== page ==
First uncovered in 2011, in the relatively early days of Bitcoin mining and mania, DevilRobber is a Bitcoin mining backdoor trojan, also known as OSX/Miner-D. It is also smart enough to steal user data and other commands and inputs from Mac owners, creating an unwanted route into your Mac from the world of illegal web activity.
Although it was first detected in 2011, security experts and anti-virus vendors note that this is the second-most widespread Mac malware variant in the world. New versions of it turn over computing power to mine for other cryptocurrencies, including Ethereum and Monero.
An increase in the number of detections in 2017 coincides with the Initial Coin Offering (ICO) craze during that year and into 2018. DevilRobber now accounts for 21.6% of all global malware detections on Macs, according to Symantec.
What is DevilRobber and how to detect the infection?
DevilRobber is a version of malware known as a trojan, capable of taking control of a Mac, or at least a percentage of its operating capacity. Originally distributed through torrent sites, such as PirateBay, hidden within Mac OS X versions of the image editing app, GraphicConverter version 7.4.
At the time, that app was being distributed without the developers knowledge, making it unlikely that they wanted their app used as a vehicle for a global trojan. After this was downloaded, Mac’s that had been infected became sluggish and would load more slowly, or would have difficulty running programs or games that previously ran smoothly.
DevilRobber had no way of operating without making a Mac run slowly. Once it was downloaded, it starts to use your GPU (Graphics Processing Unit) and CPU to mine Bitcoin. Mining Bitcoin can take a lot of processing power, and this depends how much spare capacity you had at the time of infection. Or when you are running a heavier program, your Mac can struggle to operate everything it needs to, especially with the extra strain DevilRobber places on your Mac.
When DevilRobber is in your Mac, this trojan will be using extra broadband data, thereby potentially costing you more money, depending on your Internet contract and fair usage rules.
Not only is DevilRobber making your Mac and broadband provider work harder (for as many hours as your Mac is running), it will also take screenshots. It steals user data and passwords, and goes trawling through browser history and plugins. In the background, it runs a script that stores everything to a file known as dump.txt - and then it sends that information to a command-and-control server.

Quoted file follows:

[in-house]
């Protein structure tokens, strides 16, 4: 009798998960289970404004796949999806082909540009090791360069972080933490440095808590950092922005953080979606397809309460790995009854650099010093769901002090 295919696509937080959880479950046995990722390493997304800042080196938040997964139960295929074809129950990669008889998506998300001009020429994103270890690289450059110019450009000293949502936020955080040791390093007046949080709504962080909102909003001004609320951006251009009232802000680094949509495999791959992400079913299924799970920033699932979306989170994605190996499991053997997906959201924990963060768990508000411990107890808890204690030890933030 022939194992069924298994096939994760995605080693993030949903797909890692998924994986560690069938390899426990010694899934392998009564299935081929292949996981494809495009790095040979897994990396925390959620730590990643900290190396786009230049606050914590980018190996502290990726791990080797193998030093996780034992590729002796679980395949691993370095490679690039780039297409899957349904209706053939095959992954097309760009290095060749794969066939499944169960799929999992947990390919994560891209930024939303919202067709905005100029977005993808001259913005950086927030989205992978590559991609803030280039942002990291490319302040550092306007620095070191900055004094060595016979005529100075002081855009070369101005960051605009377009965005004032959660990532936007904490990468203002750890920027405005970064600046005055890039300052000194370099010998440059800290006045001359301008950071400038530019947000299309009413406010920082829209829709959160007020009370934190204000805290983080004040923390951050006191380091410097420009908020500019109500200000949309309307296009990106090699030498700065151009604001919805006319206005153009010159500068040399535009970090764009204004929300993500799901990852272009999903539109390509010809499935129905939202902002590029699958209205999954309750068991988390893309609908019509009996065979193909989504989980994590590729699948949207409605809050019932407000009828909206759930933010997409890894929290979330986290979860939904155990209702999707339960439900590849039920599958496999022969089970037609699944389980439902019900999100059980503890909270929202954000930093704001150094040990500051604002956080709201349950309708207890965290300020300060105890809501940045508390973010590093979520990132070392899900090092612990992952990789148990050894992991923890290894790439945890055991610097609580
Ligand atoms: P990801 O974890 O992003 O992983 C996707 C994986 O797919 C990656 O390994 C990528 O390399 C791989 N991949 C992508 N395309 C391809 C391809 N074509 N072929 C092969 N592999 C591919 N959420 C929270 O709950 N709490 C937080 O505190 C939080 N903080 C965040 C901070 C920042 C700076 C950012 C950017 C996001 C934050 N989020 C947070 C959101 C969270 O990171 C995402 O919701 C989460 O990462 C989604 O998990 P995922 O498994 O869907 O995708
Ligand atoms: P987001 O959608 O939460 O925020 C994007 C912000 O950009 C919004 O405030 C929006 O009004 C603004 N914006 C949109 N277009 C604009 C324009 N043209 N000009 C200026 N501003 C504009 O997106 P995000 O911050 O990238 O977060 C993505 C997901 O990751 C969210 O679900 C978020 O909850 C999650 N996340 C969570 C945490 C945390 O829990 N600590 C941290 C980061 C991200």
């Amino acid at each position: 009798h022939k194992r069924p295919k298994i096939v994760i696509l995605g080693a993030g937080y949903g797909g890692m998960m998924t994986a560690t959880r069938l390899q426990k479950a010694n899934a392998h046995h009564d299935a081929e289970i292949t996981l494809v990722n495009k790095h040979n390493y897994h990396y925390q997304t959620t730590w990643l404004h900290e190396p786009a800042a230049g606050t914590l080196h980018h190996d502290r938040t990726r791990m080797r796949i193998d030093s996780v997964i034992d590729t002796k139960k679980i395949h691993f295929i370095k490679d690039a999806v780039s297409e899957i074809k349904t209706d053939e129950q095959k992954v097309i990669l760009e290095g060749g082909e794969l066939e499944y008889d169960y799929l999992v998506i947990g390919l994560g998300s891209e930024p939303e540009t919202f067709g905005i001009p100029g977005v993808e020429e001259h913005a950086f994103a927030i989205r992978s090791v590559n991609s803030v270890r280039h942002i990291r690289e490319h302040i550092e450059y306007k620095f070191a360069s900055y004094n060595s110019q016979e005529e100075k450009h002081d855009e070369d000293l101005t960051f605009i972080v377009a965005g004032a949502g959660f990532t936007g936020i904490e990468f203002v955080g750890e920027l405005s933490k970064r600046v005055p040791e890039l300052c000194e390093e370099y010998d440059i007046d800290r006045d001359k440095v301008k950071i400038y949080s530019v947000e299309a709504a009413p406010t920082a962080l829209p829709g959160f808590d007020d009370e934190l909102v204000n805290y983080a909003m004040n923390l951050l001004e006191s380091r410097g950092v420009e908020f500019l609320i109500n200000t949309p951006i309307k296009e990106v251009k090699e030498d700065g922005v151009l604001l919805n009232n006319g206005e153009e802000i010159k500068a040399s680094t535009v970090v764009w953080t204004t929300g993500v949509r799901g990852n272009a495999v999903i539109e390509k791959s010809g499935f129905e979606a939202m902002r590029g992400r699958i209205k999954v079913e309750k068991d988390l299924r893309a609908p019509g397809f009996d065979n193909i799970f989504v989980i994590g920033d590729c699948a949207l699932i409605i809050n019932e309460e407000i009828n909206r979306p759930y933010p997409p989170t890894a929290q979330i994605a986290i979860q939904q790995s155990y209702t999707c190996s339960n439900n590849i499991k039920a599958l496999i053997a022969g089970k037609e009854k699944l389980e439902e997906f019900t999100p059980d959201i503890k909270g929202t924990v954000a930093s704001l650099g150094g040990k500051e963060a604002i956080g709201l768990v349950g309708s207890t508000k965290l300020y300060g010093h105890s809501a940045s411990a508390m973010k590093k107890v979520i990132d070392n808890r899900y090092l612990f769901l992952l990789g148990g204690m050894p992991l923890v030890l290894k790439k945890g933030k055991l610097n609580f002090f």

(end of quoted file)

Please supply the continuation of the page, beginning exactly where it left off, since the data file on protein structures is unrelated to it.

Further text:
One thing that it does that most malware and trojans don’t, is searching for files labeled “pthc”. On the dark web, these are sometimes linked to child pornography, suggesting it was either partly designed to uncover more of this abuse, or send any evidence to the server running the malware.
DevilRobber will also steal any Bitcoin wallets it finds on a Mac, creating immediate monetary gain for the creators of this virus.
Since it was originally launched, the creators have found new ways to distribute the software and new apps to hide within. It has clearly got more sophisticated, infecting millions of Macs and being used to mine for cryptocurrencies that didn't exist or were only very new when it was first created. If you've noticed your Mac is running slowly, you could be a victim.
How to remove DevilRobber?
As in the case with all trojans and malicious malware, DevilRobber is good at hiding. Even though this one shows an outward sign of infection - your Mac running slowly - the files that contain the virus are going to be well hidden.
Removing this manually means trawling through files and folders looking for extensions you don't recognize. Unfortunately, it won’t label them DevilRobber so that they are easy to find, and chances are that there are going to be dozens, if not more, to give it the processing power to steal data and mine cryptocurrencies.
If you are able to search through your Application and Library files and other folders - and find everything that looks suspicious - drag everything to the trash. Then empty the trash. It might be worth shutting your Mac down and starting again, to make sure it is running smoothly. It is worth being very careful when trying to remove any virus manually. It is difficult knowing if you’ve got all of the files and folders, and the last thing you want is to remove anything your Mac needs in error.
Deleting DevilRobber safely
Another way is to trust CleanMyMac X to remove malware automatically and safely — without deleting anything important.
CleanMyMac X is a tool for upgrading the performance of your Mac. It uncovers junk and malware, deleting everything your Mac doesn't need and restoring it to perfect, out-of-the-box performance. To remove DevilRobber:
- Download CleanMyMac X.
- Launch the app.
- Click the Malware Removal tab.
- Click Scan to scan for anything malicious in your Mac.
- Click Remove to delete malware.
After using CleanMyMac X, your Mac is back, without malware and trojan viruses mining Bitcoin and stealing data.
DevilRobber has infected a lot of Mac’s. Millions of them over the years. It has used all of this combined processing power to mine Bitcoin and other cryptocurrencies. It is also being used to steal data and pass that onto cybercriminals and dark web operators. Keep yourself safe, watch out and scan for any signs of infection, and one way or another make sure your Mac can operate safely without this unwanted intrusion.